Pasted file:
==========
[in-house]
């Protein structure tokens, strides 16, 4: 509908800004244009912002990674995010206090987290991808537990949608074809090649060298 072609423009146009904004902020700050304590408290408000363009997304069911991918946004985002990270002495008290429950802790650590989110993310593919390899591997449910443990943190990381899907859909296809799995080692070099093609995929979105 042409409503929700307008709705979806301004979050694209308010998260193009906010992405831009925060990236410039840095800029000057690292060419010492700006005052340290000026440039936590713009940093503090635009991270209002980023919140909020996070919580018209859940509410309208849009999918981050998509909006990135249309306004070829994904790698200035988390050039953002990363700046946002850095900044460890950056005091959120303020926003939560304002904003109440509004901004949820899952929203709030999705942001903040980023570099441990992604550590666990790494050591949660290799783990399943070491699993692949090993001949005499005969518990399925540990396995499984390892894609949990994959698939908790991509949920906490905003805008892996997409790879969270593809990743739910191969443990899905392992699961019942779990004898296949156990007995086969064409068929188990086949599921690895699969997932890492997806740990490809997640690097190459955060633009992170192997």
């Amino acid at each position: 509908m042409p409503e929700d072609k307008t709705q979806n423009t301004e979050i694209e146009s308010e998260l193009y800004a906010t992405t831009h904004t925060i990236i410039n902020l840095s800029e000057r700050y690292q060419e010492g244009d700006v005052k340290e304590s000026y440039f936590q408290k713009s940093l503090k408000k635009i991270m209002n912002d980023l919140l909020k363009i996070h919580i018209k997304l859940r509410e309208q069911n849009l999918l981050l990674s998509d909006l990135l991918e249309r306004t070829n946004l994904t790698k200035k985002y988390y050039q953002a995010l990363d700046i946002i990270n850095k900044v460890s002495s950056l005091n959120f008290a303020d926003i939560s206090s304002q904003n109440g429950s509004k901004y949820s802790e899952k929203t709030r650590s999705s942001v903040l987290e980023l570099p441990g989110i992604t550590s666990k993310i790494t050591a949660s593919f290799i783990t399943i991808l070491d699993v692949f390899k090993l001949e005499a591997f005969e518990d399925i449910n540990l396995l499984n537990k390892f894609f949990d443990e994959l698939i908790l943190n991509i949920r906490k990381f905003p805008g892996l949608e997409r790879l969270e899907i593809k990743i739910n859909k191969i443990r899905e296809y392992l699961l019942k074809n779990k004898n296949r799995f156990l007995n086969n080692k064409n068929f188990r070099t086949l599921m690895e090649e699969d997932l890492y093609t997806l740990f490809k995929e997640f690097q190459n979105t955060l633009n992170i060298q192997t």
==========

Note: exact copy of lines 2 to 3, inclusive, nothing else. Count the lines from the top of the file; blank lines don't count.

């Protein structure tokens, strides 16, 4: 509908800004244009912002990674995010206090987290991808537990949608074809090649060298 072609423009146009904004902020700050304590408290408000363009997304069911991918946004985002990270002495008290429950802790650590989110993310593919390899591997449910443990943190990381899907859909296809799995080692070099093609995929979105 042409409503929700307008709705979806301004979050694209308010998260193009906010992405831009925060990236410039840095800029000057690292060419010492700006005052340290000026440039936590713009940093503090635009991270209002980023919140909020996070919580018209859940509410309208849009999918981050998509909006990135249309306004070829994904790698200035988390050039953002990363700046946002850095900044460890950056005091959120303020926003939560304002904003109440509004901004949820899952929203709030999705942001903040980023570099441990992604550590666990790494050591949660290799783990399943070491699993692949090993001949005499005969518990399925540990396995499984390892894609949990994959698939908790991509949920906490905003805008892996997409790879969270593809990743739910191969443990899905392992699961019942779990004898296949156990007995086969064409068929188990086949599921690895699969997932890492997806740990490809997640690097190459955060633009992170192997």
């Amino acid at each position: 509908m042409p409503e929700d072609k307008t709705q979806n423009t301004e979050i694209e146009s308010e998260l193009y800004a906010t992405t831009h904004t925060i990236i410039n902020l840095s800029e000057r700050y690292q060419e010492g244009d700006v005052k340290e304590s000026y440039f936590q408290k713009s940093l503090k408000k635009i991270m209002n912002d980023l919140l909020k363009i996070h919580i018209k997304l859940r509410e309208q069911n849009l999918l981050l990674s998509d909006l990135l991918e249309r306004t070829n946004l994904t790698k200035k985002y988390y050039q953002a995010l990363d700046i946002i990270n850095k900044v460890s002495s950056l005091n959120f008290a303020d926003i939560s206090s304002q904003n109440g429950s509004k901004y949820s802790e899952k929203t709030r650590s999705s942001v903040l987290e980023l570099p441990g989110i992604t550590s666990k993310i790494t050591a949660s593919f290799i783990t399943i991808l070491d699993v692949f390899k090993l001949e005499a591997f005969e518990d399925i449910n540990l396995l499984n537990k390892f894609f949990d443990e994959l698939i908790l943190n991509i949920r906490k990381f905003p805008g892996l949608e997409r790879l969270e899907i593809k990743i739910n859909k191969i443990r899905e296809y392992l699961l019942k074809n779990k004898n296949r799995f156990l007995n086969n080692k064409n068929f188990r070099t086949l599921m690895e090649e699969d997932l890492y093609t997806l740990f490809k995929e997640f690097q190459n979105t955060l633009n992170i060298q192997t």